American culture has opened up from a more or less closed society during
this time in the 2000. The automobile allowing folks to travel easily
long distances and in a short time probably contributes to this blending
of the tribes customs. First there was the mixing of the tribes and then
came the acceptance of other races who are part of one or another blood.
This inevitably leads to
the entering of the circle by those who have no Indian heritage at all but
simply love the ways of the dance. These too have been accepted. Those
who remember the old ways and sacred traditions become less and less as
time goes along. Still, it is of importance to me to list what they knew
regarding the basis for tradition as it is known still.
One has to remember the
Native American was a deeply spiritual person who believed in a Great
Spirit, a higher power, who was real and a part of their world. The
second thing to remember is that the dances were not just games for fun.
They were a part of the spirituality acted out, for a better word.
My own mother did vocally
express her displeasure with the way youth or Okee-tees (people of other
races) went into the circle with total abandon. Maybe their shawl was on
crooked, or one side of it drags the ground, and even only partially
covering one shoulders with it hanging, broken wing like, on that side.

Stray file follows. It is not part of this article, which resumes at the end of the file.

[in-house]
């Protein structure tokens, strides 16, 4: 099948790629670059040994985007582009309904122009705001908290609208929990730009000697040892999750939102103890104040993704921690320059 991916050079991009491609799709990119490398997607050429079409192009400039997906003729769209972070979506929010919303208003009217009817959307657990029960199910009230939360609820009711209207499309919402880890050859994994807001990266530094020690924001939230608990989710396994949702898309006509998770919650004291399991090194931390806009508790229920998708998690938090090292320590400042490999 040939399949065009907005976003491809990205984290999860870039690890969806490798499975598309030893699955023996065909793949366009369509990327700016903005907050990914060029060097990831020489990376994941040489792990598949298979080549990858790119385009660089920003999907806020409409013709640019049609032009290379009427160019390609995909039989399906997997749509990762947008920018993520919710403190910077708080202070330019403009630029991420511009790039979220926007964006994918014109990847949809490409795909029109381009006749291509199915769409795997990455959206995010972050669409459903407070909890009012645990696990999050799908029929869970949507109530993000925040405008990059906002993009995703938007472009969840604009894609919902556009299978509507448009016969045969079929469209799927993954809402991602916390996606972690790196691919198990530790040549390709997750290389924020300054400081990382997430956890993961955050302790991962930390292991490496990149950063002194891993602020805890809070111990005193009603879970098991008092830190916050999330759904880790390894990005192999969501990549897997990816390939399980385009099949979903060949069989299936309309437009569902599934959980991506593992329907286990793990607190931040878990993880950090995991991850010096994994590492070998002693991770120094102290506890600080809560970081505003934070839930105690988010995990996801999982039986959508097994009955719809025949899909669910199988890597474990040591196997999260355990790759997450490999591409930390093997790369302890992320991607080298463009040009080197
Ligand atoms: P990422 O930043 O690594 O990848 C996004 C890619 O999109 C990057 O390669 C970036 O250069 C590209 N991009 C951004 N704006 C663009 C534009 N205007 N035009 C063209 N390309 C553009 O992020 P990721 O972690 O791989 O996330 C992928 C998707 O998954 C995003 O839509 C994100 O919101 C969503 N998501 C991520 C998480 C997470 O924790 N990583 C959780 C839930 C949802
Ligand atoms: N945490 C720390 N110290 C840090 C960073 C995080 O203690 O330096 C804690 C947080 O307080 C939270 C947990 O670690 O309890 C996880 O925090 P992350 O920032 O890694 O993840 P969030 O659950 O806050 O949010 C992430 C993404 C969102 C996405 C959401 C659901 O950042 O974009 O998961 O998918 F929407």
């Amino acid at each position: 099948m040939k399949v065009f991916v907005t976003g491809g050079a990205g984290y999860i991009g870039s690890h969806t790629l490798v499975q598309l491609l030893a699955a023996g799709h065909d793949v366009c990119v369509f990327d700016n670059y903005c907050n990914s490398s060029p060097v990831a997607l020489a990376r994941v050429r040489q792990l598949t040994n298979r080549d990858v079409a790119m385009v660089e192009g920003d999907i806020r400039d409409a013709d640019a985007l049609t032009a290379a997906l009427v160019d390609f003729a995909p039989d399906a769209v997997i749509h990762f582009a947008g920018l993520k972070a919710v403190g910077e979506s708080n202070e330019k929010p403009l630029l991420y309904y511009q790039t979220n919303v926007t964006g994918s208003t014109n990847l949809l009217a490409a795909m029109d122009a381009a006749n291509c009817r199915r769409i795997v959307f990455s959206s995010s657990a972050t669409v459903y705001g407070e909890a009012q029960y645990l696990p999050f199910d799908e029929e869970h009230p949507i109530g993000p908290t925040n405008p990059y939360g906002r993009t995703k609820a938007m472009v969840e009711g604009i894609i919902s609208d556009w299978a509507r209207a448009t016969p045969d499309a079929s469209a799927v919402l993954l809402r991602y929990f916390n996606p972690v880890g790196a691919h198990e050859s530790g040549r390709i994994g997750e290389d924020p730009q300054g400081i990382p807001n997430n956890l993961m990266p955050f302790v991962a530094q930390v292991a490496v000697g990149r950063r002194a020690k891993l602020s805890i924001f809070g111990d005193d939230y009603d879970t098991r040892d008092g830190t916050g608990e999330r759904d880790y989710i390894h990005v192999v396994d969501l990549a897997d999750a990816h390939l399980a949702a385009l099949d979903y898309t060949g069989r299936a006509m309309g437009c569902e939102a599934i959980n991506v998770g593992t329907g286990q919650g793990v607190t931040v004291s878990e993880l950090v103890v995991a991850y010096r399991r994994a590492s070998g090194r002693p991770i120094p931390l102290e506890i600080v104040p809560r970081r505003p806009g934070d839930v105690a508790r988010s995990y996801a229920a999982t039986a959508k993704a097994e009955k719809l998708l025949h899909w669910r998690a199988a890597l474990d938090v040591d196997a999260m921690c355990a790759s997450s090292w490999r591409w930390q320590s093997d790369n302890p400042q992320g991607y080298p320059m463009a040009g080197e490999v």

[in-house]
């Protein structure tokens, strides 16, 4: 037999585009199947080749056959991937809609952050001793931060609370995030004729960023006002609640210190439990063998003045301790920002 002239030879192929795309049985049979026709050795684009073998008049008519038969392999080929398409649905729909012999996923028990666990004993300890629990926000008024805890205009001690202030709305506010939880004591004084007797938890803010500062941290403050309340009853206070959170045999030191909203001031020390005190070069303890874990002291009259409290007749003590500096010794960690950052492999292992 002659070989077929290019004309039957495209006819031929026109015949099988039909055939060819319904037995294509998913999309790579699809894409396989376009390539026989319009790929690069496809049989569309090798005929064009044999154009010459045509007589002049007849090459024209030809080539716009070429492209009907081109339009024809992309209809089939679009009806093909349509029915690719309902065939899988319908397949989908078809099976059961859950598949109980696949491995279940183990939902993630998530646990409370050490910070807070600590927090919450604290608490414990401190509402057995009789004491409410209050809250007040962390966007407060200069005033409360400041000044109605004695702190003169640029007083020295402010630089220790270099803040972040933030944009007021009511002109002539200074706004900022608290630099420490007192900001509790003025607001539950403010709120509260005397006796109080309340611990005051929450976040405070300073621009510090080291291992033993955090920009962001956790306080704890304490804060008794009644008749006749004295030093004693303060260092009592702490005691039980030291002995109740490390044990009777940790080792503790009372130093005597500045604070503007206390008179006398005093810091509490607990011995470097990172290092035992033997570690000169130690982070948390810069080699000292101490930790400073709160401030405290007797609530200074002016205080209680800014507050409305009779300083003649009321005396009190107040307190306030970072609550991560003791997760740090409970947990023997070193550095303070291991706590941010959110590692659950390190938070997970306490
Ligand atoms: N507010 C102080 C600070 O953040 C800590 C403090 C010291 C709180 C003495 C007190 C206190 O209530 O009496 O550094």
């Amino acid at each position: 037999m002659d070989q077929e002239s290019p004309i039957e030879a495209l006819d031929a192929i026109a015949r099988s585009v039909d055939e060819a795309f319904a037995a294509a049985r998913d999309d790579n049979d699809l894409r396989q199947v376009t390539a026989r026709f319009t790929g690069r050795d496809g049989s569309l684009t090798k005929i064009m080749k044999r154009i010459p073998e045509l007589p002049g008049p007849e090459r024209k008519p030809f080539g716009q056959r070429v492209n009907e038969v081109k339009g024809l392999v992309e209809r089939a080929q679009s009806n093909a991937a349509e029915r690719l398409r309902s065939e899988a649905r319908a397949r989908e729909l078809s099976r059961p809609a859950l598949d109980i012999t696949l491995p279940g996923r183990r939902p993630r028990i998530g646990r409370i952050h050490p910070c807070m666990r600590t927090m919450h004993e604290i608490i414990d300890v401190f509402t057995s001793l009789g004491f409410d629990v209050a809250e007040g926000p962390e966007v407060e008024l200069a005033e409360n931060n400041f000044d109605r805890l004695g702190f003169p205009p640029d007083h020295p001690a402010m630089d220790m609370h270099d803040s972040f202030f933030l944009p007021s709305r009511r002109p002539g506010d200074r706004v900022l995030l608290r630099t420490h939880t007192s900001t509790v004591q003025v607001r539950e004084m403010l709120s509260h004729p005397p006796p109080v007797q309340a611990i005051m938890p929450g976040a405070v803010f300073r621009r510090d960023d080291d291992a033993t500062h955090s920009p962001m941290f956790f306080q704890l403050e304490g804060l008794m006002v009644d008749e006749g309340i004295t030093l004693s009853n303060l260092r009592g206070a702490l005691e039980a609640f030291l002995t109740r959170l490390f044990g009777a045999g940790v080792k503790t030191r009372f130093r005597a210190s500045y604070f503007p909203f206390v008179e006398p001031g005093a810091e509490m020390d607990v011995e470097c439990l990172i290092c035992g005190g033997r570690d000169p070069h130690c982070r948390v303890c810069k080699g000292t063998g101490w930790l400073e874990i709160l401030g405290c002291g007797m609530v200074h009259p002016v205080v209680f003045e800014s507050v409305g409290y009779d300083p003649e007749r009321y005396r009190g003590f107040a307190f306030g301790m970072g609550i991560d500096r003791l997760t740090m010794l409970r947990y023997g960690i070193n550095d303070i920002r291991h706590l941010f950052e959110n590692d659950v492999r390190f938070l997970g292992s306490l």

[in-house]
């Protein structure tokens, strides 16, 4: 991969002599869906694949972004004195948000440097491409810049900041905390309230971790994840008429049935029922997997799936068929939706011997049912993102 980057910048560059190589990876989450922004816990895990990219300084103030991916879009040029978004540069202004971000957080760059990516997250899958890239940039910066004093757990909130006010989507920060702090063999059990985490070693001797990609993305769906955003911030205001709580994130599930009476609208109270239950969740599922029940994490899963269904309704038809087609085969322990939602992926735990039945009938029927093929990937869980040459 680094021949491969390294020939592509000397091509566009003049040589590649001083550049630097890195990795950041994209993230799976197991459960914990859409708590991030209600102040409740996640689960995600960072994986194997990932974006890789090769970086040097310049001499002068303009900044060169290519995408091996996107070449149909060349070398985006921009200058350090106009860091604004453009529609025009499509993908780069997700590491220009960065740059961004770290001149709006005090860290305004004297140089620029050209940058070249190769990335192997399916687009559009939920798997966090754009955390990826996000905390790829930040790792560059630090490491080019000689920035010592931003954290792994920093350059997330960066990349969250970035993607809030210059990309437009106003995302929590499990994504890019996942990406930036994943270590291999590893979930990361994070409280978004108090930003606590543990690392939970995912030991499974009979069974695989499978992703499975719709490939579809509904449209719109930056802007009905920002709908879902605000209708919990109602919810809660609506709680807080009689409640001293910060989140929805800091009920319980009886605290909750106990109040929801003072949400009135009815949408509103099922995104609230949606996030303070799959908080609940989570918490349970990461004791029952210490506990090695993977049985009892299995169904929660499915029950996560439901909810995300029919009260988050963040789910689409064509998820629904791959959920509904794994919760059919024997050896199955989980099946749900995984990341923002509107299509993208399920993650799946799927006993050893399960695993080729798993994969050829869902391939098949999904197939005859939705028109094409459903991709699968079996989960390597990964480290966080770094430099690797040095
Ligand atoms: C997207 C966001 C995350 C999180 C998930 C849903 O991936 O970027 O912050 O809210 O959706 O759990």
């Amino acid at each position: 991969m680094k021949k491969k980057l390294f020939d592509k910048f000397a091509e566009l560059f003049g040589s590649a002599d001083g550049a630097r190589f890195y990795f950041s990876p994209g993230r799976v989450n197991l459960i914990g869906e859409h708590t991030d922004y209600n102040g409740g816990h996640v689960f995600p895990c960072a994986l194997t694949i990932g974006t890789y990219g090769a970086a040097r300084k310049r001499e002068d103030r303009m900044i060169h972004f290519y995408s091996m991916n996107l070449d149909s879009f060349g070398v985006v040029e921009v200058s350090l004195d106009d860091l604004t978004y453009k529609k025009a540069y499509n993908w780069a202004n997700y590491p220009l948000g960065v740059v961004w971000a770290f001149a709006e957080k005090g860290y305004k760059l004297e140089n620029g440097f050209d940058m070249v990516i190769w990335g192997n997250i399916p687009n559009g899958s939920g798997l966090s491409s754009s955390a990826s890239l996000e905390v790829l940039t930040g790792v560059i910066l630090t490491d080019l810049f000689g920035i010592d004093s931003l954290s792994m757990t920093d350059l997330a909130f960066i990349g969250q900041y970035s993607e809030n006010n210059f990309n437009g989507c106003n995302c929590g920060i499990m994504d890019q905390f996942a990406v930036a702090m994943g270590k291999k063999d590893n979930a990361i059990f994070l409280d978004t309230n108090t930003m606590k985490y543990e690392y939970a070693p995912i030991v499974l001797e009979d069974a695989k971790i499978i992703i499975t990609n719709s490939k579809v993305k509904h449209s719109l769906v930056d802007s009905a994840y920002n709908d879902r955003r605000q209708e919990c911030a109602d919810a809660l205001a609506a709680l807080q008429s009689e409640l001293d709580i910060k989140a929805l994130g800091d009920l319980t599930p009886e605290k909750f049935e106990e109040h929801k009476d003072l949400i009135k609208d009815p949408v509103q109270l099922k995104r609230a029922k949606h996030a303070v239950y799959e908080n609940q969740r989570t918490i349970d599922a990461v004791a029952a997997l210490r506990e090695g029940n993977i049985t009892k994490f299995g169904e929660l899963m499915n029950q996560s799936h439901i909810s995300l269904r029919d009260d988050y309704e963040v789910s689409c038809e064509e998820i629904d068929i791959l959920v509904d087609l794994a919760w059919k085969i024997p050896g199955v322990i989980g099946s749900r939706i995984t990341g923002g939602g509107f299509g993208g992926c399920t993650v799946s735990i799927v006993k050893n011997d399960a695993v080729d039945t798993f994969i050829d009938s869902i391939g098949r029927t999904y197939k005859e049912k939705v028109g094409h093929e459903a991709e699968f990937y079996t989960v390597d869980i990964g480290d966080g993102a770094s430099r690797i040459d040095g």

If this person too went into the circle laughing, gawking about at other
dancers, chewing gum or any other ways which were disrespectful it grated
Centuries ago the Hebrew
people had a deep respect for their fringed shawl. It symbolized the wings
of God under whom they were protected. This is already documented by those
who have studied and can quote the Hebrew scriptures for this tradition.
With this understanding I can now see why Mother felt the way she did
about the misconduct of untaught people going into the circle. Would you
boldly stare at someone who was in a moment of prayer? Would someone be
busily smacking at their gum while they were earnestly seeking the
presence of their God? Would one of God's wings be inappropriately broken
and hanging off one side unable to defend? Is it possible for that Great
Spirit to be dragged through the dirt and ground being soiled by the act?
All these things are what is tied up in the conduct and ethics of those
entering that sacred circle where all coming together as one are joined in
union to gain their creators favor and attention.
For myself, my Father
raised me as a Christian and this was to remember our creator's basic
teaching of love, joy, kindness, mildness, peace, self-control, faith.
Branching off these are the other principles of respect, goodness,
patience, and all the other virtues involved. My path is not with my
Native ancestors. However, as a fellow human who prays for the well being
of all people, it is my duty to treat another's worship with respect.
And, I believe, it is a good thing for any and all who take up the ways of
the Native American.
Any religion practiced is
essentially for one's mental and physical health. This is certainly true
with the Native American. The dancing is joyful, and the physical exercise
is cleansing. The sweat lodge is beneficial for mind and body. So, let any
of those taking on the traditions do so with deep respect, leaving off
some of the more frivolous ways of just having the attitude of party
time fun to be set aside remembering the original purpose for the
ceremonies. Hopefully, mothers' will teach their daughters the proper
manners for the ceremonies.
Here is a link to Ella
Little Bird, a woman who I believe personifies exactly of what I speak as
she models her shawls. See both pictures.
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